If any error occurs within the catch statement, we will console log the error and exit with process.exit(1). Finally, we export the function with module.exports.

Now, import the db.js file into the app.js file with const connectDB = require('./config/db'); and call the connectDB function with connectDB().

Creating the  Mongoose schema in MongoDB

We’ll use a Mongoose schema to determine how data is stored in MongoDB. Essentially, the Mongoose schema is a model for the data. Let’s create a file called Url.js inside a models folder. Import Mongoose here, then use the mongoose.Schema constructor to create the schema.

const mongoose = require('mongoose');

const UrlSchema = new mongoose.Schema({
  urlId: {
    type: String,
    required: true,
  },
  origUrl: {
    type: String,
    required: true,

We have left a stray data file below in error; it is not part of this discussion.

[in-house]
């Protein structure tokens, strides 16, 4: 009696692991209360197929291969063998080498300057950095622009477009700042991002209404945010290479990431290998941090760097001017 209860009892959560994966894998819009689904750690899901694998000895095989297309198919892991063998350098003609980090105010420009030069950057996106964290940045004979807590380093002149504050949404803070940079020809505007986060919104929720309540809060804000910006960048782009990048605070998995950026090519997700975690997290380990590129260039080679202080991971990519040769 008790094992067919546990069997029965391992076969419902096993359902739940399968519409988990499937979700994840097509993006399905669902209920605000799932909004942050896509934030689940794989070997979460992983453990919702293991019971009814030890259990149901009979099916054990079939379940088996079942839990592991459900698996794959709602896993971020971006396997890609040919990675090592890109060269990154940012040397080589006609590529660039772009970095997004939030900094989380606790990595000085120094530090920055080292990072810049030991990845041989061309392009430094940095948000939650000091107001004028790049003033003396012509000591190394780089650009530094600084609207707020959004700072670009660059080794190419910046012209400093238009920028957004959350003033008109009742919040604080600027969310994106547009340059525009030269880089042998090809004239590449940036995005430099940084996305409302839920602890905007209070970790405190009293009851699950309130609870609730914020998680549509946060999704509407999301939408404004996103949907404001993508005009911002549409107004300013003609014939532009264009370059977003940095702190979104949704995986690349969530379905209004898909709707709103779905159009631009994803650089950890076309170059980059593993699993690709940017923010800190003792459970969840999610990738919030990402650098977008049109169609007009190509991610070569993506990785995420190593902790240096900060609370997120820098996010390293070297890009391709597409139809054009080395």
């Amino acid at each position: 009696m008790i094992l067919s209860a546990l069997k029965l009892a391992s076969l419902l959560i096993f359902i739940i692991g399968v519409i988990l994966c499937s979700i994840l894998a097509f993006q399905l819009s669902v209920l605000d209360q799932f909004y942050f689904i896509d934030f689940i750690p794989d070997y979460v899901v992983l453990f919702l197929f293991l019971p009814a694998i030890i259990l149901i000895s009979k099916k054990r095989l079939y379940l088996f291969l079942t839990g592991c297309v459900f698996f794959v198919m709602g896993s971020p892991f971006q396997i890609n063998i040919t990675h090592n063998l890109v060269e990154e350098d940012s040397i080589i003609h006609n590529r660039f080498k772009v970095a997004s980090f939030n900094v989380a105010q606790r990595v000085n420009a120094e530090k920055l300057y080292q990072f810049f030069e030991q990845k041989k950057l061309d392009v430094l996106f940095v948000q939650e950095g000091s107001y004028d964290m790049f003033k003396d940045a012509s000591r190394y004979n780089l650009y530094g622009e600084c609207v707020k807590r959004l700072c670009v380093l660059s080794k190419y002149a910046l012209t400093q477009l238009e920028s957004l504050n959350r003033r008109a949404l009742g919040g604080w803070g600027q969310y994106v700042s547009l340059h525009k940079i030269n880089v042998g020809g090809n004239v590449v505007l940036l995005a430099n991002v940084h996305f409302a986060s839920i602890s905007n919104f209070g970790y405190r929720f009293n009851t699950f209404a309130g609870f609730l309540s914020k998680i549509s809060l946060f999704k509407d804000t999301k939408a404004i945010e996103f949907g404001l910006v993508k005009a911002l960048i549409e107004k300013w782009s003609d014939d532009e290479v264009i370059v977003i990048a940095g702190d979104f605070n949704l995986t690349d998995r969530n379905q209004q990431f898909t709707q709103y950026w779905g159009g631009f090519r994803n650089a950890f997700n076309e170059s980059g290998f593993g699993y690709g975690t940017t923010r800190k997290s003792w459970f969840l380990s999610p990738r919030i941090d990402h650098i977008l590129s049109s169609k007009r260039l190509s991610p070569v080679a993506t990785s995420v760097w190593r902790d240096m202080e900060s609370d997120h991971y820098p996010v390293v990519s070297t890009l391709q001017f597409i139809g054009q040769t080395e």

},
  shortUrl: {
    type: String,
    required: true,
  },
  clicks: {
    type: Number,
    required: true,
    default: 0,
  },
  date: {
    type: String,
    default: Date.now,
  },
});

module.exports = mongoose.model('Url', UrlSchema);

The parent object keys are the keys that are going to be stored inside the database. We define each data key. Note that there is a required field for some and a default value for other keys.

Finally, we export the schema using module.exports = mongoose.model('Url', UrlSchema);. The first parameter inside mongoose.model is the singular form of the data that is to be stored, and the second parameter is the schema itself.

Building the URL and index routes

The URL route will create a short URL from the original URL and store it inside the database. Create a folder called routes in the root directory and a file named urls.js inside of it. We are going to use the Express router here. First, import all of the necessary packages, like so.